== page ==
No Country for Old Men

Did you know there’s an episode of Tom & Jerry where they both commit suicide at the end? I mention this partly because it’s the darkest thing I’ve ever seen (to say nothing of the implications for the rest of the series) and also to introduce Hollywood’s second-bleakest game of cat-and-mouse.

Adapted by the Coen brothers from Cormac McCarthy’s neo-Western, No Country for Old Men is an existential thriller about America. A violent chase between a Vietnam veteran (Josh Brolin) failed by the system and a psychopath (Javier Bardem) who thrives under it (another film about Trump), the movie features none of the black humour usually found in even the darkest corners of the Coens’ filmography.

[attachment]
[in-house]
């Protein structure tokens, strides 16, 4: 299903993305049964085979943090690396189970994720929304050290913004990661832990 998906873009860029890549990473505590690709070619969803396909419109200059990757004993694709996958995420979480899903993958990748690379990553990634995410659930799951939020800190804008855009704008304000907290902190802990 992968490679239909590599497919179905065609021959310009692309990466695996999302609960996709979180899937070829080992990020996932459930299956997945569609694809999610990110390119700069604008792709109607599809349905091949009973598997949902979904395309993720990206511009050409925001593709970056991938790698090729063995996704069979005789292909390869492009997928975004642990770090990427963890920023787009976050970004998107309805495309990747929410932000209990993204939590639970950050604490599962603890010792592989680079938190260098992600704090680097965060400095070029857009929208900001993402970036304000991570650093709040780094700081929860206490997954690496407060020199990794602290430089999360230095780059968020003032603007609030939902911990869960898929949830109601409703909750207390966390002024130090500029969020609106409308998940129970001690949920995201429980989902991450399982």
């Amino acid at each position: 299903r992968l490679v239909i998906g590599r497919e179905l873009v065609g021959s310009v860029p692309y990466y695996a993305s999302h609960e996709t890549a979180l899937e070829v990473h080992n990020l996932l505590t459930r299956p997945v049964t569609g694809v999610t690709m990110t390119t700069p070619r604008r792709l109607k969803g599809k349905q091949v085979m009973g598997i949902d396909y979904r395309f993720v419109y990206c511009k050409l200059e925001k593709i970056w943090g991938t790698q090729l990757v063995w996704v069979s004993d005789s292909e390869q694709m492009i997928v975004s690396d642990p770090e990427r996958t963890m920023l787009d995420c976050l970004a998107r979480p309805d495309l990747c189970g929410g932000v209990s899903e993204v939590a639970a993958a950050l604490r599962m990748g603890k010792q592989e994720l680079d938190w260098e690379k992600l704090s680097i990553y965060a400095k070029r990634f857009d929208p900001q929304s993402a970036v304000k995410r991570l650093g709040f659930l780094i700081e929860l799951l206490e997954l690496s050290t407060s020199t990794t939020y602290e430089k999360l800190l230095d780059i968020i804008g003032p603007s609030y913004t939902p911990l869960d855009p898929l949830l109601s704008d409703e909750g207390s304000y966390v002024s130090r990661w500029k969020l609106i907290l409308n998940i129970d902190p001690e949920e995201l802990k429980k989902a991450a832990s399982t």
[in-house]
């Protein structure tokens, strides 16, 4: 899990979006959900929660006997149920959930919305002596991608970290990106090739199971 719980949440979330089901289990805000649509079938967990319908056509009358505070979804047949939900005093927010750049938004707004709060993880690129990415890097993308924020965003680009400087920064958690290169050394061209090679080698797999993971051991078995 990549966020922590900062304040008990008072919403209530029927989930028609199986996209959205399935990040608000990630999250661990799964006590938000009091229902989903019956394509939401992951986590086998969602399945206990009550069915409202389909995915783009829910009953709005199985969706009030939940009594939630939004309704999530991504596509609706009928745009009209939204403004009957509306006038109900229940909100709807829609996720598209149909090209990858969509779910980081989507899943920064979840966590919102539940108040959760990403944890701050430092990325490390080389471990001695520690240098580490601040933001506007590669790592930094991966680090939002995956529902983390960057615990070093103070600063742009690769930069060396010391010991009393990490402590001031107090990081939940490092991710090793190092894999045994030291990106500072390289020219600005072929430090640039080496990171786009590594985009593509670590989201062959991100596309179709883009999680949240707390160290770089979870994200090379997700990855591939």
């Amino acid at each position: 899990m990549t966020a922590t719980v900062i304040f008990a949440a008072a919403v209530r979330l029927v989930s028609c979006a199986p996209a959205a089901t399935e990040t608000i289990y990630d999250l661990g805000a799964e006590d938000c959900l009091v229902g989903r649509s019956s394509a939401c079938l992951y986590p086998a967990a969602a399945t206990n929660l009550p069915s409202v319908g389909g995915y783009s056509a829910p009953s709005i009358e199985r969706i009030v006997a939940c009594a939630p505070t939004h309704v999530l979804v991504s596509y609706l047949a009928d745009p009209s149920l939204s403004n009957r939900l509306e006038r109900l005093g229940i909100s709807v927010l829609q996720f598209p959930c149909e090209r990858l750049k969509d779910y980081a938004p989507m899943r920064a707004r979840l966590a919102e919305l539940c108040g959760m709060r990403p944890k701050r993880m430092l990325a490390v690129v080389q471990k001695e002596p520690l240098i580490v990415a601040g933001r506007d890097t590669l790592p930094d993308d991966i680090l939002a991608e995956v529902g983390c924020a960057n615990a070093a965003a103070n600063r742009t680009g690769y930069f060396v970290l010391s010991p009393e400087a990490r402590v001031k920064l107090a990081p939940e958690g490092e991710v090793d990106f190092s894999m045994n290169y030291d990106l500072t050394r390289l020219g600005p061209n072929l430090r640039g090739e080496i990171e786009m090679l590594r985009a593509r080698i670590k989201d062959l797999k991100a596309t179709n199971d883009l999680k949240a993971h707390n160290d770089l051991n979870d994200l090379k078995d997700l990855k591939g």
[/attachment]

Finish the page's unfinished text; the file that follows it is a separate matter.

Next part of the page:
A parting shot.

Instead they wring every drop of tension from the sparse environments and Texan wilderness, spattering motel walls with blood and garnering frighteningly committed performances from their grizzled actors. This may be no country for old men but there’s plenty of room for gold ones, winning 4 Oscars including best supporting actor for Bardem’s truly terrifying turn as a ruthless hitman armed with a cattle gun and the world’s most horrifying haircut.

The overall effect is disquieting if slightly dissatisfying, since it belongs to the sub-genre of cinema where the characters have nothing to lose (see also I Saw the Devil) and because the sheriff (Tommy Lee Jones) has no bearing on the plot beyond a series of hushed conversations about being old. Nevertheless, the movie is arresting even if the sheriff does not.

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